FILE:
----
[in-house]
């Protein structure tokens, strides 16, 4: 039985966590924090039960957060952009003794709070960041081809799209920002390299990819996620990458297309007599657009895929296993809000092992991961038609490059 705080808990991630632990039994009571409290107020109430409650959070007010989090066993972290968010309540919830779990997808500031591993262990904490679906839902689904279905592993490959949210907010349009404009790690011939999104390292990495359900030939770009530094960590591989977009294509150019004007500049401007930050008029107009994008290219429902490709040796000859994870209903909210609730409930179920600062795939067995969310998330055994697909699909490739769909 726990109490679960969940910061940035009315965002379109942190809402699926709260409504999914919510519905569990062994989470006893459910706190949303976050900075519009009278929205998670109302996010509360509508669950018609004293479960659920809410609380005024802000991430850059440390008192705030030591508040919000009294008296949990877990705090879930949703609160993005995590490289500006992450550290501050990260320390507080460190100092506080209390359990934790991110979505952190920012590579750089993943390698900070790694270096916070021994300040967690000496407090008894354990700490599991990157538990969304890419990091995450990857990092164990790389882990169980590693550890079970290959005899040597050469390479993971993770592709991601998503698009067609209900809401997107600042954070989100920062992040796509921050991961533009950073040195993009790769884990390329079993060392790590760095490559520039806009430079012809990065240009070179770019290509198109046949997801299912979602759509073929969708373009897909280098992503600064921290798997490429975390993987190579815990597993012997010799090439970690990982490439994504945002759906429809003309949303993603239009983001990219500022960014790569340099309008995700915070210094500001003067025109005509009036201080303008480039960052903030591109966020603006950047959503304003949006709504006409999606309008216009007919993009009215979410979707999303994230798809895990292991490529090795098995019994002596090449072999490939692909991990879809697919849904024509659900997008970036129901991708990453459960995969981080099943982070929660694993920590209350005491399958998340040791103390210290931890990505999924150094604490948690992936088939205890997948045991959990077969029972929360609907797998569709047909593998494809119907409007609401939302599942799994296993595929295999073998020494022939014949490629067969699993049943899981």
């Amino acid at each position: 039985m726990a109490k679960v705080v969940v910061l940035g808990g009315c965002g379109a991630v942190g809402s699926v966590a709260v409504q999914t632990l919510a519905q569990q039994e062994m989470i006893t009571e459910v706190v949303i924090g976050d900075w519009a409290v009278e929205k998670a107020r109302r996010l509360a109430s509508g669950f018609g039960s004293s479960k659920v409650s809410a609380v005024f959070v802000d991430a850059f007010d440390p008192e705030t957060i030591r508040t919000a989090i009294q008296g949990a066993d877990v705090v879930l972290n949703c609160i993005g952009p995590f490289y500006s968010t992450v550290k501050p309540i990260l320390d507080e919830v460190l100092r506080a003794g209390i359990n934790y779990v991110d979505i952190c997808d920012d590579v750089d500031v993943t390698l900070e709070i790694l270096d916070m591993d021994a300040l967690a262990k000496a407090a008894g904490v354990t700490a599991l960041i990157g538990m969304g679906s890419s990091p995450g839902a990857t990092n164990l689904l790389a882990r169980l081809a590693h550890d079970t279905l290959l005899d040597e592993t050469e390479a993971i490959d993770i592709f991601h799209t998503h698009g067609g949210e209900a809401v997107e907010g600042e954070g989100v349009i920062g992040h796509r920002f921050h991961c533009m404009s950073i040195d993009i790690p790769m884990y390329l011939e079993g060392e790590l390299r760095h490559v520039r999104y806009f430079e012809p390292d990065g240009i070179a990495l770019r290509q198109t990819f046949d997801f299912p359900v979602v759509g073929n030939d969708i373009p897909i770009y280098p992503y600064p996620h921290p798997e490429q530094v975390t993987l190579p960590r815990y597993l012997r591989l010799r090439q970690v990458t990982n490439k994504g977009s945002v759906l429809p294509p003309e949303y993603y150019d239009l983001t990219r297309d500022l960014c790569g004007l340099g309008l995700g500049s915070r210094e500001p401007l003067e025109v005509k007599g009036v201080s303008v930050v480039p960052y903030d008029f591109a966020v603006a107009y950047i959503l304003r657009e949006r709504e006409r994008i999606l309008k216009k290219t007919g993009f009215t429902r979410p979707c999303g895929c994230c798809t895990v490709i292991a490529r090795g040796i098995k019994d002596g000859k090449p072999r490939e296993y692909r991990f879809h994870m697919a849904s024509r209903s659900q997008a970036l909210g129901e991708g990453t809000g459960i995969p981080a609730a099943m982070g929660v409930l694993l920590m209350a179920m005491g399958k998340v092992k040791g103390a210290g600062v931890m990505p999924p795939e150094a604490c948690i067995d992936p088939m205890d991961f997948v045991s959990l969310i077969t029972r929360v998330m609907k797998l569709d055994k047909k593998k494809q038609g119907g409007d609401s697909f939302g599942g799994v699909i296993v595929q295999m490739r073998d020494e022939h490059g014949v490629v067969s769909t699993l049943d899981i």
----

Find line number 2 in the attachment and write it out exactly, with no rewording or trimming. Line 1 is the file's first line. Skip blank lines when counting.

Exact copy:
């Protein structure tokens, strides 16, 4: 039985966590924090039960957060952009003794709070960041081809799209920002390299990819996620990458297309007599657009895929296993809000092992991961038609490059 705080808990991630632990039994009571409290107020109430409650959070007010989090066993972290968010309540919830779990997808500031591993262990904490679906839902689904279905592993490959949210907010349009404009790690011939999104390292990495359900030939770009530094960590591989977009294509150019004007500049401007930050008029107009994008290219429902490709040796000859994870209903909210609730409930179920600062795939067995969310998330055994697909699909490739769909 726990109490679960969940910061940035009315965002379109942190809402699926709260409504999914919510519905569990062994989470006893459910706190949303976050900075519009009278929205998670109302996010509360509508669950018609004293479960659920809410609380005024802000991430850059440390008192705030030591508040919000009294008296949990877990705090879930949703609160993005995590490289500006992450550290501050990260320390507080460190100092506080209390359990934790991110979505952190920012590579750089993943390698900070790694270096916070021994300040967690000496407090008894354990700490599991990157538990969304890419990091995450990857990092164990790389882990169980590693550890079970290959005899040597050469390479993971993770592709991601998503698009067609209900809401997107600042954070989100920062992040796509921050991961533009950073040195993009790769884990390329079993060392790590760095490559520039806009430079012809990065240009070179770019290509198109046949997801299912979602759509073929969708373009897909280098992503600064921290798997490429975390993987190579815990597993012997010799090439970690990982490439994504945002759906429809003309949303993603239009983001990219500022960014790569340099309008995700915070210094500001003067025109005509009036201080303008480039960052903030591109966020603006950047959503304003949006709504006409999606309008216009007919993009009215979410979707999303994230798809895990292991490529090795098995019994002596090449072999490939692909991990879809697919849904024509659900997008970036129901991708990453459960995969981080099943982070929660694993920590209350005491399958998340040791103390210290931890990505999924150094604490948690992936088939205890997948045991959990077969029972929360609907797998569709047909593998494809119907409007609401939302599942799994296993595929295999073998020494022939014949490629067969699993049943899981």